Mr. Editor,?I send you a bit
of veritable historya leaf from a soldiers diary in the last campaign. The
testimony of an eye-and-ear witness, the personal record and experience of one man is
always valuable. But every man in the army has his story or report to give. Collect a
hundred thousand such reports, and you have the history of a campaign. Not the dry
official report of the general or corps commander, nor even the flaming rhetorical
descriptions of "our correspondent." Here, as nothing was done for glory, so
nothing is written for effect. But the simple incidents of a soldiers life, told
naturally as they fell out, are forever linked with the brightest and the darkest page in
a nations history.
To the writer, of course,
and to his family and friends, not to the great public, such a record is most valuable. It
will instruct the present, and be an heir-loom to future generations. And to himself it
remains a cherished memento of dear-bought experience. A note taken on the spot is a
wonderful refresher of memory. The mere telling from day to day of what he did and where
he was brings up a host of incidents, a thousand associations, just as the items of a
business mans experience lay open at a glance his whole plan and economy of life.
All common men in the midst of great actions are poets, and write poetically; that is,
truthfully. A bold stroke or two, no matter how rough the writing may be, paints the image
to the mental eye, and gives the scenery of war and battle. And as the scene changes and
shifts, and unrolls itself to the gaze of the actor and spectator, he is made a
participant in all the fortunes of the fight, in all the passions of the combatants, while
the glory or disgrace of the action is keenly felt as his own. In after-life he lives over
again in memory the battles through which he passed, and how he fought all day and marched
all night in one of those flank movements which his General was so famed for executing. He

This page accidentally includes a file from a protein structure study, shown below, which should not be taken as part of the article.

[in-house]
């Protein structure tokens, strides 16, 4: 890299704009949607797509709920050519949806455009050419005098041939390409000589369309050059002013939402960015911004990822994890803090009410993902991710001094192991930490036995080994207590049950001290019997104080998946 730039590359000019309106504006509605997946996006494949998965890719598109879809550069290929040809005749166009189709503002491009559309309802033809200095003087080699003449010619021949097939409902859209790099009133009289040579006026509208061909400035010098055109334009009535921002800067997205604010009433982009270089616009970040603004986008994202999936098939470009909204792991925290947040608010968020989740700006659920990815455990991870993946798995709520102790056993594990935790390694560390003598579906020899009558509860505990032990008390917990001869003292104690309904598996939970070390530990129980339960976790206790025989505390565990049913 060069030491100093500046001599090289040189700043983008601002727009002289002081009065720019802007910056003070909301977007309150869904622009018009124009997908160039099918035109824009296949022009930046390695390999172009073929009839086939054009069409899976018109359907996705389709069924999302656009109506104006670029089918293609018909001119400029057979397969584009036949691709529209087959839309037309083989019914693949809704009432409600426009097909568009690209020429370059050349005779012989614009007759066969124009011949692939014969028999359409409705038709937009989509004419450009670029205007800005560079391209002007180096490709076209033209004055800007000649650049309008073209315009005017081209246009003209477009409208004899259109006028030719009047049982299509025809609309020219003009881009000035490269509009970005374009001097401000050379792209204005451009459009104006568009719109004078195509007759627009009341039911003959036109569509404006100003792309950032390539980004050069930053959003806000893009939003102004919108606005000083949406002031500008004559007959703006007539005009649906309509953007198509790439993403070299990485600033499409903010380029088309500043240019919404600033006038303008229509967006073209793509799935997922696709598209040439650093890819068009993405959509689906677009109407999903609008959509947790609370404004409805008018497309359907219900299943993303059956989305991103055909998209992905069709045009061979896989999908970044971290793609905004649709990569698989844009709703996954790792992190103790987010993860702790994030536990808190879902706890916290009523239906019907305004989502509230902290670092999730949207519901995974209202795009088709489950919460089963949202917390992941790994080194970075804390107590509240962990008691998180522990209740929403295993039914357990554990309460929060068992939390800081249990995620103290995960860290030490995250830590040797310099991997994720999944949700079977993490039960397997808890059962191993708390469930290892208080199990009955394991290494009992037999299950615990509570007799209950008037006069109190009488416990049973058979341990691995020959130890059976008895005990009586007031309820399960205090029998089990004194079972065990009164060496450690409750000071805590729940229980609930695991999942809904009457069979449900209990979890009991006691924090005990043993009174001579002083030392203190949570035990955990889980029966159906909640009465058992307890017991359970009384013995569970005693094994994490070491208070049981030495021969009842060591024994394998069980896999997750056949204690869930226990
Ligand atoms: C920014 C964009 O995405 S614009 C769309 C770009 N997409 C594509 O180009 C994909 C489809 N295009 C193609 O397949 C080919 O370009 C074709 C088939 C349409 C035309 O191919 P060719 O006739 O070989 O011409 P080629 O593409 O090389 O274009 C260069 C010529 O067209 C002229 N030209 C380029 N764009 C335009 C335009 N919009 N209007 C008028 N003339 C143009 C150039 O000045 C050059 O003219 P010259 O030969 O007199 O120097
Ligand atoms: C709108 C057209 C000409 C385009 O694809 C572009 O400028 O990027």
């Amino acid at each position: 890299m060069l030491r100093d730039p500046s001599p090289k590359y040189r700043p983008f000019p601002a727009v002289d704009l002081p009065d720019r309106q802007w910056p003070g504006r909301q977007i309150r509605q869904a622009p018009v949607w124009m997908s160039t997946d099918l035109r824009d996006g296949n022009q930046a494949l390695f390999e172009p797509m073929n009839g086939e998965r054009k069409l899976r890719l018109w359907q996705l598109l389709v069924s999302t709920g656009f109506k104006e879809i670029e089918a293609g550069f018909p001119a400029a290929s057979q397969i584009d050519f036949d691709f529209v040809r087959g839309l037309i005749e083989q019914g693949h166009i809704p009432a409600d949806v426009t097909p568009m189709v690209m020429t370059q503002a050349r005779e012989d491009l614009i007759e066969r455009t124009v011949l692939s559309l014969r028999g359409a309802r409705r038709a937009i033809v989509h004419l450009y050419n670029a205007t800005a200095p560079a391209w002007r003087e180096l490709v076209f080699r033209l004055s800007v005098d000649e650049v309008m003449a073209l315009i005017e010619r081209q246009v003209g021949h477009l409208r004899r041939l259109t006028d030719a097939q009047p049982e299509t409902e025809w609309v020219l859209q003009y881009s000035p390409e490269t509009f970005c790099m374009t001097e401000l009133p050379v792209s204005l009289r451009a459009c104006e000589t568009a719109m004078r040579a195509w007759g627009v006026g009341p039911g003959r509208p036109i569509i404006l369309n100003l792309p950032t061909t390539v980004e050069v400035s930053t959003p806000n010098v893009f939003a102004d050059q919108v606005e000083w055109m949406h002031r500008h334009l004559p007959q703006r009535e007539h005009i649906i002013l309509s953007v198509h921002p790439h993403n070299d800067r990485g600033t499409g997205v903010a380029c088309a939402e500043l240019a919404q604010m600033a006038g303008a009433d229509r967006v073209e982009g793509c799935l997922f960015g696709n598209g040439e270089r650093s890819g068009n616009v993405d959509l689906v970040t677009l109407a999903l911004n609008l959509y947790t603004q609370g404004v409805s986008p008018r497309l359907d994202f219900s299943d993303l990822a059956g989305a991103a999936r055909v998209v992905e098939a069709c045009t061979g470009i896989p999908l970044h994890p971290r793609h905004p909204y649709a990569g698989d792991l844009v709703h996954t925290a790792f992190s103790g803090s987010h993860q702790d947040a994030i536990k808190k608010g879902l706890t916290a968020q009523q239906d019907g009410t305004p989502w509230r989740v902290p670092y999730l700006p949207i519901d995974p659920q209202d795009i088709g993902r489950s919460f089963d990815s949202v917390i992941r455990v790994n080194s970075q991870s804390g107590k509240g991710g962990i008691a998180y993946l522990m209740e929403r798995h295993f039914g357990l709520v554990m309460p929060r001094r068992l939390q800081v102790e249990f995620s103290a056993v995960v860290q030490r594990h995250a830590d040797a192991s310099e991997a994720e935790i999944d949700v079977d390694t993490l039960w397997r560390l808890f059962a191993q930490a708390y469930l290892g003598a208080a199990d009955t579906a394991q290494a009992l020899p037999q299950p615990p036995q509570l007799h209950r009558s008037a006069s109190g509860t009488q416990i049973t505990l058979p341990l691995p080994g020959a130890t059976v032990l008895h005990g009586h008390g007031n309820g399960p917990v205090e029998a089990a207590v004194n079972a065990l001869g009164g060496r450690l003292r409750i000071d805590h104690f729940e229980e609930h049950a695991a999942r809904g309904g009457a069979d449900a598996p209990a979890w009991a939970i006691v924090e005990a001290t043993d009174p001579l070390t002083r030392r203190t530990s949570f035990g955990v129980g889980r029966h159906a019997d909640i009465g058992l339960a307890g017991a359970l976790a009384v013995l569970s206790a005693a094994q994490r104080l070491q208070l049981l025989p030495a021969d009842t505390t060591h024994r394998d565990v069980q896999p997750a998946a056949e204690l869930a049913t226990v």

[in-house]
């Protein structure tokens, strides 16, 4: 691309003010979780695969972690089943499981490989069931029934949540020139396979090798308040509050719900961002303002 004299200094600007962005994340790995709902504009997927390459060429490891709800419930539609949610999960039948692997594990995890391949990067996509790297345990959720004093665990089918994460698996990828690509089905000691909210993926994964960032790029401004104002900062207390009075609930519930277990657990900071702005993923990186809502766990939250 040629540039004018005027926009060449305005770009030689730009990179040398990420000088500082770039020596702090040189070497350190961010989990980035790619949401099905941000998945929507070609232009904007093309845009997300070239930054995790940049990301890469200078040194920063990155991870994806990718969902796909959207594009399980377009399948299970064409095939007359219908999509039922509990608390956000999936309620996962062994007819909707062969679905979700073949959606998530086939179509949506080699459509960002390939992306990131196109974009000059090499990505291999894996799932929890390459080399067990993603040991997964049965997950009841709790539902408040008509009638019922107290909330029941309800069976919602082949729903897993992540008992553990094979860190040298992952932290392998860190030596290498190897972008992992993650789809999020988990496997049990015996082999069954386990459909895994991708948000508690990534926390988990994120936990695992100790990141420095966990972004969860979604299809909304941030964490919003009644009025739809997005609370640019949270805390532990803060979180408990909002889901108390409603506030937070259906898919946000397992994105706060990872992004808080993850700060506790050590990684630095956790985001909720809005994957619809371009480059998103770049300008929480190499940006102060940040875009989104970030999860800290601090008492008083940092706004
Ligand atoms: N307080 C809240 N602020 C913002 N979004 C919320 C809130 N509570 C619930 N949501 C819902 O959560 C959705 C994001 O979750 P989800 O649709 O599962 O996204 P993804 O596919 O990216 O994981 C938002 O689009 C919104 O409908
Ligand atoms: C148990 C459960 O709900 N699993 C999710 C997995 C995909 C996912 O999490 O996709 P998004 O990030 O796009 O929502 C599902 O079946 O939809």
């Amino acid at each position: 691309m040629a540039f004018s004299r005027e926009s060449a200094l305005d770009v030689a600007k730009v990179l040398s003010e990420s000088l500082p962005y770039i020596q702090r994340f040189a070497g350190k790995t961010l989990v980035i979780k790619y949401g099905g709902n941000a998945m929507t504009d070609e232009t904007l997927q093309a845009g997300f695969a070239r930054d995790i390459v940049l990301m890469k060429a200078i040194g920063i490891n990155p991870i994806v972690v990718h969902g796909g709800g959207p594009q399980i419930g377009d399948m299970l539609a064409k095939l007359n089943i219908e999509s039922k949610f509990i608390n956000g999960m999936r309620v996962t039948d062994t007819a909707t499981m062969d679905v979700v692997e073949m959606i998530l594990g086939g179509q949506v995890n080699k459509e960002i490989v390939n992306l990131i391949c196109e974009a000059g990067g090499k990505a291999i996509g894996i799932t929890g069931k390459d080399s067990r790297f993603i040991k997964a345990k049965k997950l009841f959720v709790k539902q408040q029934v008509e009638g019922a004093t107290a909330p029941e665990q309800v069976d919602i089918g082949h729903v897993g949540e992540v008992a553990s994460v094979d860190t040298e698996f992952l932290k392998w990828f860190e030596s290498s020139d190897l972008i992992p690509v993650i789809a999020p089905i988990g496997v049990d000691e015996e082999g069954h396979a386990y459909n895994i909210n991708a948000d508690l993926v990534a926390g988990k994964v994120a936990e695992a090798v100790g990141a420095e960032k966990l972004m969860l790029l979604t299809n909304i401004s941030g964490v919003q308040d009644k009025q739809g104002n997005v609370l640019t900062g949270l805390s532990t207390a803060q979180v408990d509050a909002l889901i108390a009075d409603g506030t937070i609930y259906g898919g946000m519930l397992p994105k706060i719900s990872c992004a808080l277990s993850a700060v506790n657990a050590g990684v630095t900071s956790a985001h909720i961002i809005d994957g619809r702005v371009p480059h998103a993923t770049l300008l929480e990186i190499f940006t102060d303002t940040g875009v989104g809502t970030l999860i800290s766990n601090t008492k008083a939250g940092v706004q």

remembers that in such an action or skirmish a bullet ticked him, and a comrade was either
wounded or killed; that on such a night he worked in the trenches in the rain, or was
detailed as picket-guard; and that another time he lay with his regiment a long time under
a broiling sun, and lay close to keep clear of rebel bullets and shells falling thick
about him. He is fond of telling over "hair-breadth" escapes, his "moving
accidents" by flood and field, and his particular "peril" in the
"imminent deadly breach." In short, the whole art of writing or story-telling,
to the private soldier, consists inputting the greatest quantity of life and action into
the fewest possible words.
April 13.Pleasant morning.Left for our
regiment at 8 oclock; marched to Alexandria at 10 oclock; took the cars, got
to our regiment at Rappahannock station at 5 oclock.
April 17.Sunday.Cloudy, cold
morning.Worked all day building our tents.Cleared off in the
afternoonheavy fall of snow on the mountains.
April 18.Cold morning.Finished our hose
and moved into itfour of us?all together.
April 22.Frosty morning, but
pleasant.The regiment presented Colonel Woodard with a splendid horse, saddle, and
bridle, worth $305.
May 4.Started for the front.Marched
across the Rapidan at 9 oclock; camped and got our breakfast; marched to the front
and camped for the night.May 5.Drawn up in line